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High Blood Pressure of American adults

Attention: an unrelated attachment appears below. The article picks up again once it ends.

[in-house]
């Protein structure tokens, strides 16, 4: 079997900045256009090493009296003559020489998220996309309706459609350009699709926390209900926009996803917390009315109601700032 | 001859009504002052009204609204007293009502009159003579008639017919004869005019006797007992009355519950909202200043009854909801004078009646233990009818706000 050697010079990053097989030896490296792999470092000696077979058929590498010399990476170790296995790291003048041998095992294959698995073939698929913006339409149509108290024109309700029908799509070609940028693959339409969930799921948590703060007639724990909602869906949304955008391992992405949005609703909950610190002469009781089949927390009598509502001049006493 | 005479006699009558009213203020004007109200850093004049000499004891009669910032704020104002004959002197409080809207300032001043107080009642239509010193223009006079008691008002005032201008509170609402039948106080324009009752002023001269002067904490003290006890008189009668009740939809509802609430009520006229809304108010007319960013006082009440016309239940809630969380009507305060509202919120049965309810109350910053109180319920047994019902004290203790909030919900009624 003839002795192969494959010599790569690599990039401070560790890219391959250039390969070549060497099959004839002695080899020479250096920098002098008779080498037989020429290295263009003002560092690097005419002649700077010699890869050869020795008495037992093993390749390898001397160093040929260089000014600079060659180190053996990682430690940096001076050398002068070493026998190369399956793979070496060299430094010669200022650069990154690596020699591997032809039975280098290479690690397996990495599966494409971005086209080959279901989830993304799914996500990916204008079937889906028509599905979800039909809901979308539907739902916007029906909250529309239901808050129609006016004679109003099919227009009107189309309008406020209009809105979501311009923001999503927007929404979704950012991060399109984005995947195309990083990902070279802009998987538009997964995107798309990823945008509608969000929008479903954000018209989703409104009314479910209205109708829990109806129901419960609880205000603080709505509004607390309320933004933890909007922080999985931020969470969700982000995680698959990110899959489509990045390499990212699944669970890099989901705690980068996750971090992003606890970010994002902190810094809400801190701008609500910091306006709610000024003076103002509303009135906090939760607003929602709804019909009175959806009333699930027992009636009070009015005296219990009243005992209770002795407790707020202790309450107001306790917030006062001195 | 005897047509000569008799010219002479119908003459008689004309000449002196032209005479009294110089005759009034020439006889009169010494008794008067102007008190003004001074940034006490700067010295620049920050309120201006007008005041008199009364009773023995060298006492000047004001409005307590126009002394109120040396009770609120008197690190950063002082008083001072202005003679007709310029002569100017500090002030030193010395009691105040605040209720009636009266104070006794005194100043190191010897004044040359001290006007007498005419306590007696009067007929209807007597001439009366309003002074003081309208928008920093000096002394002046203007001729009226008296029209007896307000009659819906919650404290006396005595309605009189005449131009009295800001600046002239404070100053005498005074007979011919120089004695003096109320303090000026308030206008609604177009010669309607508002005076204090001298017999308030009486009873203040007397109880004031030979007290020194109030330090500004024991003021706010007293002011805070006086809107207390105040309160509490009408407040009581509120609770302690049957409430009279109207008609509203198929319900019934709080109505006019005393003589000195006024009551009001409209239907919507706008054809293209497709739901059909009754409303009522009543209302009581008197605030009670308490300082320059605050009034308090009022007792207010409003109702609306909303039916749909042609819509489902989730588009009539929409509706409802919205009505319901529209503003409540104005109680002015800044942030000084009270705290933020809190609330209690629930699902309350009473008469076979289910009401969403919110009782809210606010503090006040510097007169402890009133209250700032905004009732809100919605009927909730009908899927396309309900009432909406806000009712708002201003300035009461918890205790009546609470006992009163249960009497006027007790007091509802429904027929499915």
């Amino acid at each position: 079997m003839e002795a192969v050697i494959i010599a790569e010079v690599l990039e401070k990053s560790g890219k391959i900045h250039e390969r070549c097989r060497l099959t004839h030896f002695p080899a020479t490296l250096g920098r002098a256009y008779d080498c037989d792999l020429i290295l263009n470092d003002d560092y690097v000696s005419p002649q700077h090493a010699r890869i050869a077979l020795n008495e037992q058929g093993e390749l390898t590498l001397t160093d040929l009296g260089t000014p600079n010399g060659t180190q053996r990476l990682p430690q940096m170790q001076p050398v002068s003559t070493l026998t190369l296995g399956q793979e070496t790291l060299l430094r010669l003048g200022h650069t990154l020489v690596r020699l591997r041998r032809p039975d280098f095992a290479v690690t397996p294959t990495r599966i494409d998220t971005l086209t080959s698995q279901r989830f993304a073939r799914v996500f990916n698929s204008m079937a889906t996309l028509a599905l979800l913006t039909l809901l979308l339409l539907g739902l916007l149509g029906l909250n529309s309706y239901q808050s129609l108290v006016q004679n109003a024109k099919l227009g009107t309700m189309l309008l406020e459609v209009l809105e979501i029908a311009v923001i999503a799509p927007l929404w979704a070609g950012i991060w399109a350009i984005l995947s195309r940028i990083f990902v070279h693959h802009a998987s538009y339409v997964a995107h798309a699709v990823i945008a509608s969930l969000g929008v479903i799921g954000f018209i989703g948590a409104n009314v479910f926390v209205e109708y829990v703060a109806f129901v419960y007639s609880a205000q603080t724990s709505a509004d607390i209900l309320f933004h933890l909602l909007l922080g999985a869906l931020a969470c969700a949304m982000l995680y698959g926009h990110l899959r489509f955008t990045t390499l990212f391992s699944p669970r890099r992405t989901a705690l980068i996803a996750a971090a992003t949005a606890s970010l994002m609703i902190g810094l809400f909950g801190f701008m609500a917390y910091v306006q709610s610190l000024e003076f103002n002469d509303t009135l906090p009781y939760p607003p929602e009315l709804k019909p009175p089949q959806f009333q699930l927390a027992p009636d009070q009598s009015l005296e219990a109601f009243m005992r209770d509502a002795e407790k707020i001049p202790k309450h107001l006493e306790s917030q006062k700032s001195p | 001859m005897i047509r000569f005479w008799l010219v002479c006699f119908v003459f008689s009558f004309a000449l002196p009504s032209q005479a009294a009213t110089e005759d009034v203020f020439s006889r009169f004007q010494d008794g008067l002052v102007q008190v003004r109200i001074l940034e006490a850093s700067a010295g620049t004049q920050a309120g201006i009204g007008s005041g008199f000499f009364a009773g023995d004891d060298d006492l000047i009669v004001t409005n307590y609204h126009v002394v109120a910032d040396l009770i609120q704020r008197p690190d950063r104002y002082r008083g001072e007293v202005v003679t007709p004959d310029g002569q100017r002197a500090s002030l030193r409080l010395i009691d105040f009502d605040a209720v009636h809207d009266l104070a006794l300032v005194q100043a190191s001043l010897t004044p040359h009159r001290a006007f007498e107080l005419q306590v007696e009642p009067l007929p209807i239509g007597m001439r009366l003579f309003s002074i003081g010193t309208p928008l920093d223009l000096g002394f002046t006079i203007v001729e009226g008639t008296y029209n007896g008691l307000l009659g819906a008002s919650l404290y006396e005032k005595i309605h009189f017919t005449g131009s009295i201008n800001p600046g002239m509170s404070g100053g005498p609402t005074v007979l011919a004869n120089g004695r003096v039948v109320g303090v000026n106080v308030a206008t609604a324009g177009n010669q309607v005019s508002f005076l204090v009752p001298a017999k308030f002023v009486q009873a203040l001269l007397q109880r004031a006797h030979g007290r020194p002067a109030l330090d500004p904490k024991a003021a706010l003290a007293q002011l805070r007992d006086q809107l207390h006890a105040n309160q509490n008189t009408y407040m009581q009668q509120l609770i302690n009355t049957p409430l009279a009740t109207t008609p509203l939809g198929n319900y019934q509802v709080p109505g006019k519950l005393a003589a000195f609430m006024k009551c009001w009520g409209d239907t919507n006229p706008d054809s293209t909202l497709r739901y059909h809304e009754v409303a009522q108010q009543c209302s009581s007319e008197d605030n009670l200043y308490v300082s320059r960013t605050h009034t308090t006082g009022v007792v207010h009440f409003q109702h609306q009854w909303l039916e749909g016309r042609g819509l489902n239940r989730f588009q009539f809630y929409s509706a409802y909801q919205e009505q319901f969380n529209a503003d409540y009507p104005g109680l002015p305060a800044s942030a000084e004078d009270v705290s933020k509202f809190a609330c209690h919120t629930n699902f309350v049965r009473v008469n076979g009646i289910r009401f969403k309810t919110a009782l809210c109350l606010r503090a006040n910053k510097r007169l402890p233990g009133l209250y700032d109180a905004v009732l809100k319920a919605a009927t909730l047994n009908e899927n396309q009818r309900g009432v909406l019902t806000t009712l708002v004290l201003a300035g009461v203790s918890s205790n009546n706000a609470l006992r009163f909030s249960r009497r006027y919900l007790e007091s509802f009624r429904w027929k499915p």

The number of adults in the U.S. with high blood pressure increased by nearly a third during the last 10 years, according to the latest government figures. Sixty-five million Americans now have hypertension or about 8% of the population, compared with 50 million a decade ago. While much of the rise can be explained by the fact that the U.S. population is larger and older than it was 10 years ago, the increase in the number of overweight and obese Americans is also a major contributing factor, says American Heart Association spokesman David Goff, MD, PhD. "Over the past 40 years we have seen heart attack and stroke rates go down, but now that blood pressure levels are going up we may soon see heart attack and stroke rates start to go back up as well," Goff tells WebMD. Goff is a professor of public health sciences at Wake Forest University School of Medicine. The findings show that nearly a third of American adults have high blood pressure, defined for most people as having a systolic (top) number of 140 mm Hg or higher and/or a diastolic (bottom) number of 90 mm Hg or higher.. To come up with the new figures, government researchers analyzed data from the CDC's National Health and Nutritional Examination Survey of the U.S. from years 1988 to 1994 and compared them with data from 1999 to 2000. Hypertension was defined as having blood pressure of 140/90 mm Hg or higher, using blood pressure lowering medication, or having been told at least twice by a doctor that they have high blood pressure. Eighty percent or four out of five cases of hypertension occurred in people aged 45 and older. Along racial lines, non-Hispanic blacks, especially females had the highest rates of high blood pressure. They made up 40% of those found to be diagnosed with high blood pressure compared with 27% who were non-Hispanic whites and just under 29% who were Mexican Americans, informs WebMD. According to Reuters, more Americans than ever have high blood pressure and the number has risen by nearly a third over the past decade, researchers reported on Monday. The usual suspects are to blame -- aging, obesity, a lack of exercise and too much junk food, the U.S. government research team found. At least 65 million Americans have hypertension, defined as blood pressure of 140/90 or more, a medical diagnosis of high blood pressure or the use of drugs to lower blood pressure. This equals nearly a third of U.S. adults, the researchers said. They found the number of adults with high blood pressure increased by 30 percent from 1988 to 2000. Bloomberg reports that the number of U.S. adults with high blood pressure increased 30 percent over the past decade, according to a study in the journal Hypertension. Long-term hypertension increases the risk of disease of the heart, kidneys, eyes and other disorders. Some patients can control their blood pressure with diet, exercise and by quitting smoking, according to the U.S. Centers for Disease Control and Prevention's Web site. While fewer people are smoking, helping lower heart disease nationwide, the increase in obesity threatens heart health in the U.S., Goff said. Two-thirds of U.S. adults are overweight and 20 percent of are obese, or 30 pounds above ideal weight, according to a January study in Obesity Research. ``The main thing going on here is that the population is getting fatter,'' Goff said. ``Our population needs to move around more and eat fewer calories.''

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